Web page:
Pitts asserts that the gun-control movement has not yet triumphed because of partisan legislative paralysis.

In fact, the gun control movement is a primary cause of that paralysis. That's because 70 million Americans own guns and recognize their right to do so is under constant threat, and that voting is the only way to preserve what remains and restore what's been taken away.

This means re-electing incumbents who've established solid records of actual preservation and restoration: currently 55 senators and 245 representatives.

Congress won't change, and will remain paralyzed, as long as 70 million American have to protect their most important civil right by re-electing incumbent majorities.

Lee Crawfort


No budget, no pay

Remember the line: "I'm mad as heck and I'm not going to take it anymore?"

Well, that is how 88 percent of us feel regarding a do-nothing Congress. Their attitude is crisis management only, especially during Barack Obama's administration.

Business executives must take responsibility for their actions or their failure to act. Effective leaders understand this and act accordingly. Why should we not hold Congress to the same standard?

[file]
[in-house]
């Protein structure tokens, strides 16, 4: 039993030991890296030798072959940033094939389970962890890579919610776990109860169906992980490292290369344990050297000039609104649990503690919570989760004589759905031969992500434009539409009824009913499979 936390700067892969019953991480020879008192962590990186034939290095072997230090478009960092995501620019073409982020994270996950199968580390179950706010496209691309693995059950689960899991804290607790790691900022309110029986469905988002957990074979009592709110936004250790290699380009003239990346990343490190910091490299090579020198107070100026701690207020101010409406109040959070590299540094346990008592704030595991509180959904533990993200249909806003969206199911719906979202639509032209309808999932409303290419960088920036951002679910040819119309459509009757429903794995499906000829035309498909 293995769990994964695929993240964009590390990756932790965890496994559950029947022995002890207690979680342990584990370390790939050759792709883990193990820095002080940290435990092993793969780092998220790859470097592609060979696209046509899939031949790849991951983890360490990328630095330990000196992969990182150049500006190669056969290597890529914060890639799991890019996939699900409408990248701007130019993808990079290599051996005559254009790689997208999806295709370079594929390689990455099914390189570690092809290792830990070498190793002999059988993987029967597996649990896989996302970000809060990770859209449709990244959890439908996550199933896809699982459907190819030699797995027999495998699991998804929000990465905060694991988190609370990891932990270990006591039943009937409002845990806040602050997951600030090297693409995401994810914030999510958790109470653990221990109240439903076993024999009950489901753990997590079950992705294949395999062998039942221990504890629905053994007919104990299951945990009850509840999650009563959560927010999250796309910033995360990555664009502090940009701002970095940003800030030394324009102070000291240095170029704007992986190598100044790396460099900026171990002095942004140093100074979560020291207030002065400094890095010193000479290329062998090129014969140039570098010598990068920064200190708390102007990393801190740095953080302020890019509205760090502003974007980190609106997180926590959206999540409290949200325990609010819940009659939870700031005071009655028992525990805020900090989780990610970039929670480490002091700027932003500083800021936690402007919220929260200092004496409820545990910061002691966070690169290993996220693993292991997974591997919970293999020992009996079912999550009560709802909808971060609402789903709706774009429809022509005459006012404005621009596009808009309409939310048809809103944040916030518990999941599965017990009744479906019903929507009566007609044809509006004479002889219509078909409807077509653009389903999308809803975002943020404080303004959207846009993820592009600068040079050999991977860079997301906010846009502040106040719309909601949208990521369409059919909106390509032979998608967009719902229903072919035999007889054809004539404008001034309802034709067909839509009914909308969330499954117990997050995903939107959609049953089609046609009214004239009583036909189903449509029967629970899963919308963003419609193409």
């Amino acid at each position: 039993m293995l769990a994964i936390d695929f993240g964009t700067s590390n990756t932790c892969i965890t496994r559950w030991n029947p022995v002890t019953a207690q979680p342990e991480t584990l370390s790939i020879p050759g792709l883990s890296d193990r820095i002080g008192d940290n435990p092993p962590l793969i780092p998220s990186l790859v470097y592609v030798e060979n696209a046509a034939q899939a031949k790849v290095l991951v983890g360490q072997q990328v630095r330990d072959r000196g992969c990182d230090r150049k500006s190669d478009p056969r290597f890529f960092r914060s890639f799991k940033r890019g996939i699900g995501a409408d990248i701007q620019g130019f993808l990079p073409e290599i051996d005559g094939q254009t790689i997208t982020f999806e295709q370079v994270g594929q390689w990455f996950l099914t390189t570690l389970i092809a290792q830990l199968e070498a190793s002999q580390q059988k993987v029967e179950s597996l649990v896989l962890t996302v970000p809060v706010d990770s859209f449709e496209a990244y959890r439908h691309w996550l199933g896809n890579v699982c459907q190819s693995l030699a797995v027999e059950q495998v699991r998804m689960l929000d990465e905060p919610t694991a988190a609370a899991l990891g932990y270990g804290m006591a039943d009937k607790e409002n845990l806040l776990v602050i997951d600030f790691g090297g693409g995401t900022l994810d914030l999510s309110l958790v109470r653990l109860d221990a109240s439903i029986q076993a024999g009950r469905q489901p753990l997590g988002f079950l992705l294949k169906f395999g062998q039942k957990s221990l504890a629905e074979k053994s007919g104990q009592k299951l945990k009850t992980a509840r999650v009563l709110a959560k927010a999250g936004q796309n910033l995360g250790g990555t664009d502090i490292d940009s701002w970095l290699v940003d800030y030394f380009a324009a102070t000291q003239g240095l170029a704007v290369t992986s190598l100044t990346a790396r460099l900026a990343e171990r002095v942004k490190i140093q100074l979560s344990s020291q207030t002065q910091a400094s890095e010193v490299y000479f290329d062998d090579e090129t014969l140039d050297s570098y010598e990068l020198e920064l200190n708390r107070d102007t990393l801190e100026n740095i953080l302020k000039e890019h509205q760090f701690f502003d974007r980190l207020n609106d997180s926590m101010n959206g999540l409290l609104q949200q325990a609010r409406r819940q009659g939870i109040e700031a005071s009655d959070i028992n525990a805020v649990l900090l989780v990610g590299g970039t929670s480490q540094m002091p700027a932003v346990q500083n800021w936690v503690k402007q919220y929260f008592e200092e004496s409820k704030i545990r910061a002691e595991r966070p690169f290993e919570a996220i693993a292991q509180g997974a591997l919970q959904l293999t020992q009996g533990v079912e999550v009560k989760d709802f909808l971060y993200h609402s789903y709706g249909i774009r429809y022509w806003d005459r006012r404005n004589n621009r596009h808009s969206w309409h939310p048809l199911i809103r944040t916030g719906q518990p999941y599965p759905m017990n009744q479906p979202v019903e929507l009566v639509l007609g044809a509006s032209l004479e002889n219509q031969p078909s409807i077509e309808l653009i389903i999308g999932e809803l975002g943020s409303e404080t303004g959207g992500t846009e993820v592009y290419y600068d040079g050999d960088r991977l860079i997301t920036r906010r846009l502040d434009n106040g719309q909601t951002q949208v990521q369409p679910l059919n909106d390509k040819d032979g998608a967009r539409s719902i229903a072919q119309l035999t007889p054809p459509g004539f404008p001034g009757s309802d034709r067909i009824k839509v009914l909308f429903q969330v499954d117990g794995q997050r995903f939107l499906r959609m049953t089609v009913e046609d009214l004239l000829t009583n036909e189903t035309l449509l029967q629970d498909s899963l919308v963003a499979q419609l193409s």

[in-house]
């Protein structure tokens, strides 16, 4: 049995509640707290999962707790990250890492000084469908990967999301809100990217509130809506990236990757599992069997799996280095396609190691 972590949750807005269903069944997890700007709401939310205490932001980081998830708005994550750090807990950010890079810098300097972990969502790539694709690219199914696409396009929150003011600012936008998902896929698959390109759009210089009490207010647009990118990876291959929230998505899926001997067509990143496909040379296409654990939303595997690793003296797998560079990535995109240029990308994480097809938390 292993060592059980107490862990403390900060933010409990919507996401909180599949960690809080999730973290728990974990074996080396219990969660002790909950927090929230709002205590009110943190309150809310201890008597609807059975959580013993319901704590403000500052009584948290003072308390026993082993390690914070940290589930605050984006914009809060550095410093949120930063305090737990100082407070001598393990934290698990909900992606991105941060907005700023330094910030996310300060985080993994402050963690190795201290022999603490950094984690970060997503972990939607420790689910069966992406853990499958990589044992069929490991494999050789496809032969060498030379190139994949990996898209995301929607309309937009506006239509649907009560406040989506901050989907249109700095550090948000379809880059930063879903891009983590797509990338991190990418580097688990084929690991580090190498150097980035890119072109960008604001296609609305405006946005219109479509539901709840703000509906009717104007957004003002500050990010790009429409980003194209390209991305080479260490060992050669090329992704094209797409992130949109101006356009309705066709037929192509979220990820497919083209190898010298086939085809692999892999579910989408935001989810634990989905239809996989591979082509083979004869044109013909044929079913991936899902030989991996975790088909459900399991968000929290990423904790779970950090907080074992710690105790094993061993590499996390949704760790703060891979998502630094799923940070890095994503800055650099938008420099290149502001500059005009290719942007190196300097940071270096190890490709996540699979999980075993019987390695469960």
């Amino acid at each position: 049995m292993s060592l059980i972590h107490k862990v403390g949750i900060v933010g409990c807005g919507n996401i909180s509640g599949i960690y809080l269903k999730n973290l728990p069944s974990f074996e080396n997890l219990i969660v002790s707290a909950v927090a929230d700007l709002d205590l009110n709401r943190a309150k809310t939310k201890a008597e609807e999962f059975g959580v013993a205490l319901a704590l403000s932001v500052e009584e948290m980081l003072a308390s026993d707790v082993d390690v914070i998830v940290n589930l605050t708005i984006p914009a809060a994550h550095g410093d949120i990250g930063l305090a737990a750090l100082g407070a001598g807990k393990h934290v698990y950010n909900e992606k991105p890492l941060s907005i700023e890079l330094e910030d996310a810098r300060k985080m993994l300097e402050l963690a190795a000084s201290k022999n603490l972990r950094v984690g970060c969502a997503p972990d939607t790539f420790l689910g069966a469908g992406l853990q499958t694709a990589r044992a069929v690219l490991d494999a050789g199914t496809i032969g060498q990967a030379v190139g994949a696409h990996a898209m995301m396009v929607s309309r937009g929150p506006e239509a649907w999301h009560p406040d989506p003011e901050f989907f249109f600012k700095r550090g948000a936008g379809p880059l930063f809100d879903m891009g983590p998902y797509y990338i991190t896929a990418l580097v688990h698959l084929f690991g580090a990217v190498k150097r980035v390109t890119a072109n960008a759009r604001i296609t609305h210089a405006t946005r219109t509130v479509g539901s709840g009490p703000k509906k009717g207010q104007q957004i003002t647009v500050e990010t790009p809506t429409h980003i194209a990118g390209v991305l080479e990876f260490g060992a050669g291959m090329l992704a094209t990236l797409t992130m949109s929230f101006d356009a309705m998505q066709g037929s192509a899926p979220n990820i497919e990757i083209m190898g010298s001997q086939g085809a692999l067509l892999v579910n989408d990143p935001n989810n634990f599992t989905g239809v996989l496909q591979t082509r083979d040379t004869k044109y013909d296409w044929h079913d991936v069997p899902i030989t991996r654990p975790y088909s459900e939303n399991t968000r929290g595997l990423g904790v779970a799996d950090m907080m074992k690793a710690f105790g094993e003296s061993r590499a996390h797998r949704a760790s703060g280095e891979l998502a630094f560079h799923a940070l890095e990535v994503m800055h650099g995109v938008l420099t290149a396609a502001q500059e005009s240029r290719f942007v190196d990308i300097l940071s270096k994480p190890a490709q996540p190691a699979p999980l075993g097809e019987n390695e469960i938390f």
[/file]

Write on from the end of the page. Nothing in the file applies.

For years Congress has failed to meet its most basic responsibility and that is passing a budget. For 15 years Congress has been late.

On Oct. 1, the government's 2012 fiscal year began. Nothing was done, which created the bond-default crisis.

The heart of the situation is if Congress does not pass a budget on time, then members of Congress should not be paid until they do.

This basic concept is the foundation of the No Budget, No Pay Act introduced in the House (HB 3643) and Senate (S 1981).

Sen. Rand Paul is part of the committee to hear it on Wednesday. Call him at (270) 782-8303 or (202) 224-4343 in support of this commonsense measure.

The No Budget, No Pay Act is one of 12 no-nonsense proposals by Nolabels.org, a non-partisan citizen-based movement that advocates for commonsense ways to make Congress work rather than their present circus performances of crisis and stopgap management.

If you are mad also and want to exercise your power of voice and vote, please go to Nolabels.org to learn how you can effect change.

Ellen Clark Marshall